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Impressions in Jute

At Dundee Heritage Trust, we take great pride in showcasing artistic talents through a calendar of exciting temporary exhibitions.

Our latest Verdant Works temporary exhibition, Kim Appleton’s ‘Jute as a Material and Subject: from Literal to Abstraction’, represents Appleton’s experimentation with Dundee’s most famous fabric as both as a material to make art with and as a subject – a symbol of the city and its people.

In this blog, Kim Appleton shares her creative processes behind the eye-catching exhibition.

Detail of a painting depicting the 1801 Boulton & Watt Steam Engine

How would you describe yourself and your art?

“I enjoyed art in school but became a scientist, working in cancer research and clinical trials. I did continue to study art in the evenings though and gained a couple of qualifications in art. In 2018 I decided to become an artist full-time and enroll in a part-time degree in Fine Art with the Open College of the Arts. In 2020 I also became a framer, working from a workshop in my garden.

“I have always been very experimental in my practice, using untraditional tools and pigments; my course work has allowed me to explore this further.

“The materials I use are quite important to the work I produce and I often incorporate things I have found or textiles that have meaning to me. One landscape has my mother’s scarf collaged in which reminds me that we visited the location. Sometimes I collage newsprint with a particular news story onto my work and then I paint over it. Only I know the significance of these objects, they are hidden to the viewer.”


Tell us a bit more about the project; how long did it take to put together?

“I was studying an artist called Michael Armitage whose parents are from Uganda. He paints on Barkcloth which is made in Uganda from the back of a specific tree and has great cultural significance. I was intrigued that by using this surface, Armitage was able to confer great meaning to his own art through the materials he used, as well as through what he depicts.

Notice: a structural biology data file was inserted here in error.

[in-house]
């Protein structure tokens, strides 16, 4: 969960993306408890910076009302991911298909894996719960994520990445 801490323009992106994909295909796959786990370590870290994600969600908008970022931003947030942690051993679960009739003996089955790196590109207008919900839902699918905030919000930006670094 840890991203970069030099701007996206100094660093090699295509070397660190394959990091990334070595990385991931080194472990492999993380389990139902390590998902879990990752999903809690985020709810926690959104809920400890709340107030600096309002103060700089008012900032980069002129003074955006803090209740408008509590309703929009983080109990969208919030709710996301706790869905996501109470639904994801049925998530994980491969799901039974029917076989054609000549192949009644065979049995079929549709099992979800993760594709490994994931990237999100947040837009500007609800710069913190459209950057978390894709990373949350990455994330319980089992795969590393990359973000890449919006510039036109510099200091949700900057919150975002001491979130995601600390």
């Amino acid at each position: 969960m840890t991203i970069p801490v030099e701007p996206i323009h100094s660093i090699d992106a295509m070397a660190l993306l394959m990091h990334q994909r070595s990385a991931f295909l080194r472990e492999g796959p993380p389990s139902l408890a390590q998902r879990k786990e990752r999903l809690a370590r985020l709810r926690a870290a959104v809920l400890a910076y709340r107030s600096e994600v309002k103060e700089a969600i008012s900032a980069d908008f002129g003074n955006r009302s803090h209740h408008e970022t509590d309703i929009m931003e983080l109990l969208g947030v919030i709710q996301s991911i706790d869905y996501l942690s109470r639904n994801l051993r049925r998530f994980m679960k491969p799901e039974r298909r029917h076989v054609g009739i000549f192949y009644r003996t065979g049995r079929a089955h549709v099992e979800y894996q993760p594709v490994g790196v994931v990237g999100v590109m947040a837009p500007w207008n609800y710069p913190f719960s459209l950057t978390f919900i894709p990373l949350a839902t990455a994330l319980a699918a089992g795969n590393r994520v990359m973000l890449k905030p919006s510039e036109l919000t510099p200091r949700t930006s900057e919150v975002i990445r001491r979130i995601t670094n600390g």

“In a similar way to symbolism in classical paintings, I considered how I could use different materials in my work to convey a story and how that story would be different depending on the viewers’ own experience of the materials.”

Courtesy of Kim Appleton

“I am also interested in some of the New Materialism views, in that inanimate objects can have their own agency – almost like they display their own form of life. While my views are a bit more scientific, I do recognise that inorganic objects can have an effect on people for many reasons and they can exert a great effect in this way.

“With this in mind, I was looking for a textile that had some kind of cultural significance in Scotland and a friend mentioned jute. We came to visit the museum and it all fell into place from there.”

Kim Appleton

“It started out as my project for my course, but I carried on working on it after this because I knew there was more to explore.

“The work in the exhibition is a mixture of styles, from literal paintings of the mill to more abstract paintings and monotype prints of the jute itself. This represents my journey of exploring the subject and the history of Dundee, before culminating in using the fibre itself as a surface, collage material or, object to print with.

“There is overlap with some of the works. For instance, I have used the monotype prints of the fibres as a collage paper and the jute itself is embedded into some of the works.”


What does it mean to show your work here at Verdant Works Museum?

“I am so proud that I am able to exhibit this work in Verdant Works Museum because its creation is so closely entwined with my experience of visiting the museum and with the story of jute and Dundee.

“The context of having the exhibition in a jute mill is pivotal to the meaning of my works. Hopefully, the viewers, having visited the mill and learned something of its history, will consider the exhibition in a different light than if it had been displayed in the traditional white box gallery.”


Were there any connections or stories in particular that you learned of during your research that were pivotal in shaping the project?

“During my visit to the museum I was told quite shocking stories of the conditions that the workers had to work in and of the poverty and disease that was rife in Dundee. You might notice that my depictions of the mills are in dirty dull colours and in some of my works I have collaged my monoprints of the jute fibres over the sky, reflecting the curling smoke clouds that must have been ever-present, coming from the mill chimneys. I think these stories drive my colour scheme in these works.

“In contrast, I was able to talk to someone who had worked in the jute mills more recently and knew about the luxury that the so called ‘Jutewallahs’ lived in while in India, with fabulous social lives, beautiful houses and servants.”

Courtesy of Kim Appleton

Thank you very much to Kim Appleton for telling us more about this wonderful exhibition, with its deep connections to Dundee and the city’s jute boom. Explore Appleton’s fascinating use of jute in her exhibition, ‘Jute as a Material and Subject: from Literal to Abstraction’ at Verdant Works Museum until 6th May 2024. Exhibition entry is included in museum admission, which comes as an annual pass allowing unlimited repeat visits this year!

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